The most commonly used medications in the treatment of osteoporosis and osteopenia—the bisphosphonates—include risedronate (Actonel), alendronate (Fosamax), zoledronic acid (Reclast), and ibandronate (Boniva).

Other medications, including raloxifene (Evista), calcitonin (Miacalcin), denosumab (Prolia), and teriparatide (Forteo), may also be prescribed to prevent bone fractures and increase bone mass.

Be sure to speak with a health care professional before beginning any of these medications, as they may cause serious side effects, including anemia and osteonecrosis (death of bone tissue).

Sunlight

Vitamin D is vital for the proper metabolism of both calcium and phosphorus, which makes it critical for maintaining strong bones. And the human body produces vitamin D in response to exposure to sunlight. So aim to get at least 15 to 20 minutes of direct sun exposure—without sunscreen—on your bare skin daily.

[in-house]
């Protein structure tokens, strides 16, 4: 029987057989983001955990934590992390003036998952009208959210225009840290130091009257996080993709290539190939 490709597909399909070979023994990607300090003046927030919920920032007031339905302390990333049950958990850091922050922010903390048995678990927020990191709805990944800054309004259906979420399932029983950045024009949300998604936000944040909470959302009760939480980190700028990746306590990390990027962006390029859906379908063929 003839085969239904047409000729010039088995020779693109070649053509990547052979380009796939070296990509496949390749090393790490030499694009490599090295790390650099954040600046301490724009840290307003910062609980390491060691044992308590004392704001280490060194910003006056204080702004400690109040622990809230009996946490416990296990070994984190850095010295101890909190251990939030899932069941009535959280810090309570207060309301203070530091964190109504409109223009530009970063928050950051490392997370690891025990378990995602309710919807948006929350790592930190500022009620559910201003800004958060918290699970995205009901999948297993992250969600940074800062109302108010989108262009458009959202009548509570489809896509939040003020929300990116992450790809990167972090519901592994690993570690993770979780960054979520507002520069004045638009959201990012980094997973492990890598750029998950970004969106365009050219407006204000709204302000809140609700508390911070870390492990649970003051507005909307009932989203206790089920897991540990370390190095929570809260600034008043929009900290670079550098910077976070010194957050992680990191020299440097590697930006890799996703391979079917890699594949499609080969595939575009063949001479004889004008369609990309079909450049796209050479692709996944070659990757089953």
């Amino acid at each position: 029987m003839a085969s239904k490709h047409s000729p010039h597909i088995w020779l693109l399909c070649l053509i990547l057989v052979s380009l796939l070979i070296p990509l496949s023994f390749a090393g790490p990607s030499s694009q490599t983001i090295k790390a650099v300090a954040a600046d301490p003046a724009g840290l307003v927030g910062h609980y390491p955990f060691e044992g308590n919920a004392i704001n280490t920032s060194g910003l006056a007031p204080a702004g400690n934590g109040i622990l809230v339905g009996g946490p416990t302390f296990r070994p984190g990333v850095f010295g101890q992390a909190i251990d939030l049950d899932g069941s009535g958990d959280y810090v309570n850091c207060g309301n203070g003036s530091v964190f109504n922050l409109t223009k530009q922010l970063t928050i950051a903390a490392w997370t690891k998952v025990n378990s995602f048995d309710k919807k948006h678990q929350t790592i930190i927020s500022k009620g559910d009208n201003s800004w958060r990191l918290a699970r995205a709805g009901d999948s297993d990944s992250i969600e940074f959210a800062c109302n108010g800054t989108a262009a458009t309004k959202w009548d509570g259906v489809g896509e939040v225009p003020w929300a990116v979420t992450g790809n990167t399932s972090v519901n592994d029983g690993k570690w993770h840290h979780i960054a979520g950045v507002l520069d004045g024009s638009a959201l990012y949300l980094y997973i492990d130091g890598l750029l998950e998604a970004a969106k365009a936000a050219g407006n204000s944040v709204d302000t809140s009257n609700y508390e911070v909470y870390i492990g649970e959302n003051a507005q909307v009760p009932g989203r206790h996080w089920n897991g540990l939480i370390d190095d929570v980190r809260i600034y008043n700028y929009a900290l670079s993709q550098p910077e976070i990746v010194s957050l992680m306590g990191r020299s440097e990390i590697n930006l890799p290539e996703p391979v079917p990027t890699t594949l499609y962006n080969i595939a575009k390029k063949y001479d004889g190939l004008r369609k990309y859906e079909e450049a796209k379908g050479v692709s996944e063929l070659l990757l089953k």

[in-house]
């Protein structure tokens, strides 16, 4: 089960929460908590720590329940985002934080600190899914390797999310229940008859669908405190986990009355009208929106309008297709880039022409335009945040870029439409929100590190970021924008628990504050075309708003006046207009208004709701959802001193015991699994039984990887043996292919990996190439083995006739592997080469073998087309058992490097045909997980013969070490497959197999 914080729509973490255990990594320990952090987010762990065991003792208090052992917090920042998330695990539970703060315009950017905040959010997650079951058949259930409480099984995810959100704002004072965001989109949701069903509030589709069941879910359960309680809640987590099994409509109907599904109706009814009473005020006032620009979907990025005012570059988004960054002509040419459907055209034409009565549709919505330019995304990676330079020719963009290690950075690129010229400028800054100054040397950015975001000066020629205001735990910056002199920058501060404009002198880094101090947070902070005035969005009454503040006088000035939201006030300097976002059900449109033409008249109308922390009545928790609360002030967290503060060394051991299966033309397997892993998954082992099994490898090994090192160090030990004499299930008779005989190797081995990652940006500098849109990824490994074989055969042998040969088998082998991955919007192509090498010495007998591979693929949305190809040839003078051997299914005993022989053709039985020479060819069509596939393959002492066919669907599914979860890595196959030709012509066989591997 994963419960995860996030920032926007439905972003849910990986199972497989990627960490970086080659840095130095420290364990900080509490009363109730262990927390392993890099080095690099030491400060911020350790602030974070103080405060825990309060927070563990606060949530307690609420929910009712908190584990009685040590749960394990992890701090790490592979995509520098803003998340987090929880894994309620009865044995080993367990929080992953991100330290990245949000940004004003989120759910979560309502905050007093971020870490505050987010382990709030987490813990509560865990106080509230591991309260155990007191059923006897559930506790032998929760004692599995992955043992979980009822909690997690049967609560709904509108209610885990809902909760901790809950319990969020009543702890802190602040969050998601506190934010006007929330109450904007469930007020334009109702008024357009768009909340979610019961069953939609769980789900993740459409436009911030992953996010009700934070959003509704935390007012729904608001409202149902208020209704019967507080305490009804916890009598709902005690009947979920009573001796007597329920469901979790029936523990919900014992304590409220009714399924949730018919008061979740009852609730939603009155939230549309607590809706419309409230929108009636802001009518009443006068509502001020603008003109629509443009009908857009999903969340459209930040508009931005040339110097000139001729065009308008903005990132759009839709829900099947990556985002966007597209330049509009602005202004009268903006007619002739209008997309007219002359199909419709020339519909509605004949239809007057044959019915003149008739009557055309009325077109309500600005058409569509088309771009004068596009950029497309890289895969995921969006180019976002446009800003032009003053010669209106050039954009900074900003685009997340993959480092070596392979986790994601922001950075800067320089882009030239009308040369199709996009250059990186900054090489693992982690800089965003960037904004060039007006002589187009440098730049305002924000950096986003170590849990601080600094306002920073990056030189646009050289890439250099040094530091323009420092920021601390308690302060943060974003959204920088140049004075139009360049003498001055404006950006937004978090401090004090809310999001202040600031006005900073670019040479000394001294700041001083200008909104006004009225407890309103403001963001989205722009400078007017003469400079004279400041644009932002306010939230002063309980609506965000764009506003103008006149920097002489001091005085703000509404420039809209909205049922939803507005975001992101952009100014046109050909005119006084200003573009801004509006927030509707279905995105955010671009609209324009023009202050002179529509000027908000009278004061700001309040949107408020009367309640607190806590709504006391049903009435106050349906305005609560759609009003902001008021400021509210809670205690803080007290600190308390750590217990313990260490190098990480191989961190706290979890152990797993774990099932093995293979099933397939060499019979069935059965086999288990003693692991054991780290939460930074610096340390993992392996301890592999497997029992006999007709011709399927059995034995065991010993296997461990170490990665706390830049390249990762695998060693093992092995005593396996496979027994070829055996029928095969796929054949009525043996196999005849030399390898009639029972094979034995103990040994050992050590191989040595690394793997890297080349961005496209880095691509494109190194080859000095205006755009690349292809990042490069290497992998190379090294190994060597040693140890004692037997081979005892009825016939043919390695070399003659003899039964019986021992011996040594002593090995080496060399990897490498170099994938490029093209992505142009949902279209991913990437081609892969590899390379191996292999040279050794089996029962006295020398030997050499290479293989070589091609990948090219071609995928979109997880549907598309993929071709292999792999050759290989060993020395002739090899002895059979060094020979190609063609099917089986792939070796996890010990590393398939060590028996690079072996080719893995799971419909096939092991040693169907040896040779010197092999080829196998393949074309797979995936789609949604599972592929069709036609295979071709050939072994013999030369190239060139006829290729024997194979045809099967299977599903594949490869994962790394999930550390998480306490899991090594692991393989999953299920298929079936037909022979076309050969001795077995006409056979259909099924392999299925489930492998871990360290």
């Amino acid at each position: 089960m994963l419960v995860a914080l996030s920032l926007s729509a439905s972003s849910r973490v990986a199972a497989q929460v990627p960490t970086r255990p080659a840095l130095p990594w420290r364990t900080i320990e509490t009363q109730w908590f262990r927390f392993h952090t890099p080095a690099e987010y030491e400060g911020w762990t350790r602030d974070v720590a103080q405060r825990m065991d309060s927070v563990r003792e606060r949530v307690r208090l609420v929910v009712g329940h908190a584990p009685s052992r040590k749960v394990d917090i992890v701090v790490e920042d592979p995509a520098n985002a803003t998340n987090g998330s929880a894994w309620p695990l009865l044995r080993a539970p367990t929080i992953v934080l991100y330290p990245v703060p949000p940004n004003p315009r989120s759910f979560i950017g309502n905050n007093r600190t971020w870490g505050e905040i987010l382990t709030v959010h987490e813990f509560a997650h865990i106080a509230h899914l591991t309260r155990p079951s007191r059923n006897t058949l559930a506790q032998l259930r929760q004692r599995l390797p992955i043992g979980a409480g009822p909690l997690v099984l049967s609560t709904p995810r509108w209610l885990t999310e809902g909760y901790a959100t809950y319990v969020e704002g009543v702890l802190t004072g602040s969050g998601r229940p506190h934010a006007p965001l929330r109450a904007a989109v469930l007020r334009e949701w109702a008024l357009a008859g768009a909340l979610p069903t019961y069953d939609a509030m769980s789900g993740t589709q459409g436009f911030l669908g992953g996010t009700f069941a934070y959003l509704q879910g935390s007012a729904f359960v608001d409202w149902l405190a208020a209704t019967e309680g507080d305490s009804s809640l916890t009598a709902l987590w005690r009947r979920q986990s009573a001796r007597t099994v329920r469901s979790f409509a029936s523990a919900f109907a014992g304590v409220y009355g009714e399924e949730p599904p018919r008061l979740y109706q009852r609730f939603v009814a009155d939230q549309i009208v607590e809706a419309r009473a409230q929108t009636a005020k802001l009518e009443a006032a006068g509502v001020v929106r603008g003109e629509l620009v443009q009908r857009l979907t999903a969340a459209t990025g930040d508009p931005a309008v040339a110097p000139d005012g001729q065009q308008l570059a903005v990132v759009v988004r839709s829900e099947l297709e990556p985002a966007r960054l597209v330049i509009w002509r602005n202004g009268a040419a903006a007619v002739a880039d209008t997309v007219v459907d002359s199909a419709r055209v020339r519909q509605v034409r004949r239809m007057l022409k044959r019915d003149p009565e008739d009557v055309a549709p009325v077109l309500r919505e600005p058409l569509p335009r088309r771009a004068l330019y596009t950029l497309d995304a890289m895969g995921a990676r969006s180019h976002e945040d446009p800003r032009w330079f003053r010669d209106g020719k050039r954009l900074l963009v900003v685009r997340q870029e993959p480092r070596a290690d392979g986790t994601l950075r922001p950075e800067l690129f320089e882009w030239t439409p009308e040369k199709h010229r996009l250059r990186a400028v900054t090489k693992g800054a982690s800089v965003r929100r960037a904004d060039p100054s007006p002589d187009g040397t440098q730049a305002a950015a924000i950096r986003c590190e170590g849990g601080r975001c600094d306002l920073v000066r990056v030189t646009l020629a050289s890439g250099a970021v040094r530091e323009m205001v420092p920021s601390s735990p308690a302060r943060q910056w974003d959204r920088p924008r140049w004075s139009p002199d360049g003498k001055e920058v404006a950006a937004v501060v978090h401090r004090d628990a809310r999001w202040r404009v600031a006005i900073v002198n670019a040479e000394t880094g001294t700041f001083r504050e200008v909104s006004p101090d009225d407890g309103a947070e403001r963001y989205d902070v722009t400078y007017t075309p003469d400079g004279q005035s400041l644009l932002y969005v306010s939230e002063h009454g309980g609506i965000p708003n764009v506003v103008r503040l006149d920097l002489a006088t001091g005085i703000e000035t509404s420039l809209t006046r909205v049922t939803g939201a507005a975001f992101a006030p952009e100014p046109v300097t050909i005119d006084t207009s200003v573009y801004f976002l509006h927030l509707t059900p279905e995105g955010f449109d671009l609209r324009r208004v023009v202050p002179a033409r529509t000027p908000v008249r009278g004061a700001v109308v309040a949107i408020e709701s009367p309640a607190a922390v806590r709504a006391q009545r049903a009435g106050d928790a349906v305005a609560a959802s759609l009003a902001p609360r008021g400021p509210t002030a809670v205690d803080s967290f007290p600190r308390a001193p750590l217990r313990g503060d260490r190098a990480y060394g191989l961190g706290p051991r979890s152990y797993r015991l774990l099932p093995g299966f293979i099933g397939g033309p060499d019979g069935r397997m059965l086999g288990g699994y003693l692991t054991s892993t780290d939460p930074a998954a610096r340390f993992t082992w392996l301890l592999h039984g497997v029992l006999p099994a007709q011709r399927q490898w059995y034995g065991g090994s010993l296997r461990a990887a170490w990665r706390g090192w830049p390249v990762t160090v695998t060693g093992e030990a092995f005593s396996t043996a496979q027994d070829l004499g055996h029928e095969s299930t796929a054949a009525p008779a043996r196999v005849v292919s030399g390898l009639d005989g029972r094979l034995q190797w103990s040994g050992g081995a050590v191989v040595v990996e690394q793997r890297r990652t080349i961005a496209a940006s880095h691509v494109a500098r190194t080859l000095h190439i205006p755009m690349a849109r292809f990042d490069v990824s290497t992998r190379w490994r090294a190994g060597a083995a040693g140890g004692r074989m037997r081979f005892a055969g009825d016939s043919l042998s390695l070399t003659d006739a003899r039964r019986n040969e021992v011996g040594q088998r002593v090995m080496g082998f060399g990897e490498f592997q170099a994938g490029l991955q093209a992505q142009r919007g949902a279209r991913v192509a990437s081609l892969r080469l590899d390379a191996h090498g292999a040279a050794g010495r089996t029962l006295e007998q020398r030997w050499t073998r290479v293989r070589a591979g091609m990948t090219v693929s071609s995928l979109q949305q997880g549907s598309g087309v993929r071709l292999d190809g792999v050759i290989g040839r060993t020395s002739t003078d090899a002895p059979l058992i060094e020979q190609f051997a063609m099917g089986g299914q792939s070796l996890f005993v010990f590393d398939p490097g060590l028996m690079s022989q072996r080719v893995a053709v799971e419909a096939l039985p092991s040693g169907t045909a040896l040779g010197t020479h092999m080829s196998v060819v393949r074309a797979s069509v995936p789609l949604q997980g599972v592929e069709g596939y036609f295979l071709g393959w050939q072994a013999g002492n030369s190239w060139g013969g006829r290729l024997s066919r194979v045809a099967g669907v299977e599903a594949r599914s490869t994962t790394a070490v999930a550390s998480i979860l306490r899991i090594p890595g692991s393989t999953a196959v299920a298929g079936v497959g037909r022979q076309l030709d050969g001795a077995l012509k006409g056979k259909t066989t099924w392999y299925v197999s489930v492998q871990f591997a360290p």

However, people living at higher latitudes should consider adding an additional 1,000 to 4,000 International Units of vitamin D to their diet as well.

If you’ve been diagnosed with osteopenia or have a family history of osteopenia or osteoporosis, be sure to speak with your doctor about things you can do to reduce your risk of further bone loss. By taking steps now to improve bone health, you can help decrease your risk of potentially disabling bone fractures in the future.

8 Exercises for Osteopenia

The Many Faces of Depression and How to Recognize Them